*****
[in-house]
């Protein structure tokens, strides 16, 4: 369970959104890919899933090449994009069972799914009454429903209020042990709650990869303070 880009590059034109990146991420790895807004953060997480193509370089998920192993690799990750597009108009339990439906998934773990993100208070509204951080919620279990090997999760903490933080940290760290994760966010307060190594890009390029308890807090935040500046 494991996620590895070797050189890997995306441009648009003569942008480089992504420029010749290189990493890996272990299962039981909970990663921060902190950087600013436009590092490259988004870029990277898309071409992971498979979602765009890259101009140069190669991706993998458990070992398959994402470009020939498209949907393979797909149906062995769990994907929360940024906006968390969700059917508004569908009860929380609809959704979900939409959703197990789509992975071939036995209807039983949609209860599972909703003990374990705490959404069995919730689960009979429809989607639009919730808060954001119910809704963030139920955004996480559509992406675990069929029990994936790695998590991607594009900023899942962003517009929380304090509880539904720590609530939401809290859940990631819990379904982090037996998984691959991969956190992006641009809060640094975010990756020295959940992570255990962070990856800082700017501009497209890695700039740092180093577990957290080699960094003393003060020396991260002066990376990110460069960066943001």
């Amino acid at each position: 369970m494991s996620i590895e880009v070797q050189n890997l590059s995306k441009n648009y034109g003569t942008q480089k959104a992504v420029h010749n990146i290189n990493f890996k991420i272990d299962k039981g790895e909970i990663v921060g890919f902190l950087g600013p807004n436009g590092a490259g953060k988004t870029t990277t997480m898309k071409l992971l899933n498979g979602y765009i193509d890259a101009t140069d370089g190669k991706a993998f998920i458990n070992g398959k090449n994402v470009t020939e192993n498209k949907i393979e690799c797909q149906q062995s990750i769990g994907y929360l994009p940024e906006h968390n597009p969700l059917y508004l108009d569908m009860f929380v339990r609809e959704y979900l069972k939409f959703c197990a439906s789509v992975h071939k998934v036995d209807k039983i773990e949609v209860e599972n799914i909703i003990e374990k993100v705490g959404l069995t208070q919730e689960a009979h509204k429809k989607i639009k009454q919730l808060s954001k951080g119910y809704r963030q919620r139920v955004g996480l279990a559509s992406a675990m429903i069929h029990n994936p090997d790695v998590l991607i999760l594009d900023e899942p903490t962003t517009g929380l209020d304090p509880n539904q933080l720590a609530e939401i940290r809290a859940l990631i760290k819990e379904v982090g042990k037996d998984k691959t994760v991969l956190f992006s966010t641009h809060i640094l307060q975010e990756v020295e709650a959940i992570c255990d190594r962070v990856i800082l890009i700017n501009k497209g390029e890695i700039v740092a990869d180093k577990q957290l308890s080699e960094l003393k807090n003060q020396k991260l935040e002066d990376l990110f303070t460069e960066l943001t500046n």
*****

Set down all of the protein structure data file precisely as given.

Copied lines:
[in-house]
């Protein structure tokens, strides 16, 4: 369970959104890919899933090449994009069972799914009454429903209020042990709650990869303070 880009590059034109990146991420790895807004953060997480193509370089998920192993690799990750597009108009339990439906998934773990993100208070509204951080919620279990090997999760903490933080940290760290994760966010307060190594890009390029308890807090935040500046 494991996620590895070797050189890997995306441009648009003569942008480089992504420029010749290189990493890996272990299962039981909970990663921060902190950087600013436009590092490259988004870029990277898309071409992971498979979602765009890259101009140069190669991706993998458990070992398959994402470009020939498209949907393979797909149906062995769990994907929360940024906006968390969700059917508004569908009860929380609809959704979900939409959703197990789509992975071939036995209807039983949609209860599972909703003990374990705490959404069995919730689960009979429809989607639009919730808060954001119910809704963030139920955004996480559509992406675990069929029990994936790695998590991607594009900023899942962003517009929380304090509880539904720590609530939401809290859940990631819990379904982090037996998984691959991969956190992006641009809060640094975010990756020295959940992570255990962070990856800082700017501009497209890695700039740092180093577990957290080699960094003393003060020396991260002066990376990110460069960066943001």
């Amino acid at each position: 369970m494991s996620i590895e880009v070797q050189n890997l590059s995306k441009n648009y034109g003569t942008q480089k959104a992504v420029h010749n990146i290189n990493f890996k991420i272990d299962k039981g790895e909970i990663v921060g890919f902190l950087g600013p807004n436009g590092a490259g953060k988004t870029t990277t997480m898309k071409l992971l899933n498979g979602y765009i193509d890259a101009t140069d370089g190669k991706a993998f998920i458990n070992g398959k090449n994402v470009t020939e192993n498209k949907i393979e690799c797909q149906q062995s990750i769990g994907y929360l994009p940024e906006h968390n597009p969700l059917y508004l108009d569908m009860f929380v339990r609809e959704y979900l069972k939409f959703c197990a439906s789509v992975h071939k998934v036995d209807k039983i773990e949609v209860e599972n799914i909703i003990e374990k993100v705490g959404l069995t208070q919730e689960a009979h509204k429809k989607i639009k009454q919730l808060s954001k951080g119910y809704r963030q919620r139920v955004g996480l279990a559509s992406a675990m429903i069929h029990n994936p090997d790695v998590l991607i999760l594009d900023e899942p903490t962003t517009g929380l209020d304090p509880n539904q933080l720590a609530e939401i940290r809290a859940l990631i760290k819990e379904v982090g042990k037996d998984k691959t994760v991969l956190f992006s966010t641009h809060i640094l307060q975010e990756v020295e709650a959940i992570c255990d190594r962070v990856i800082l890009i700017n501009k497209g390029e890695i700039v740092a990869d180093k577990q957290l308890s080699e960094l003393k807090n003060q020396k991260l935040e002066d990376l990110f303070t460069e960066l943001t500046n």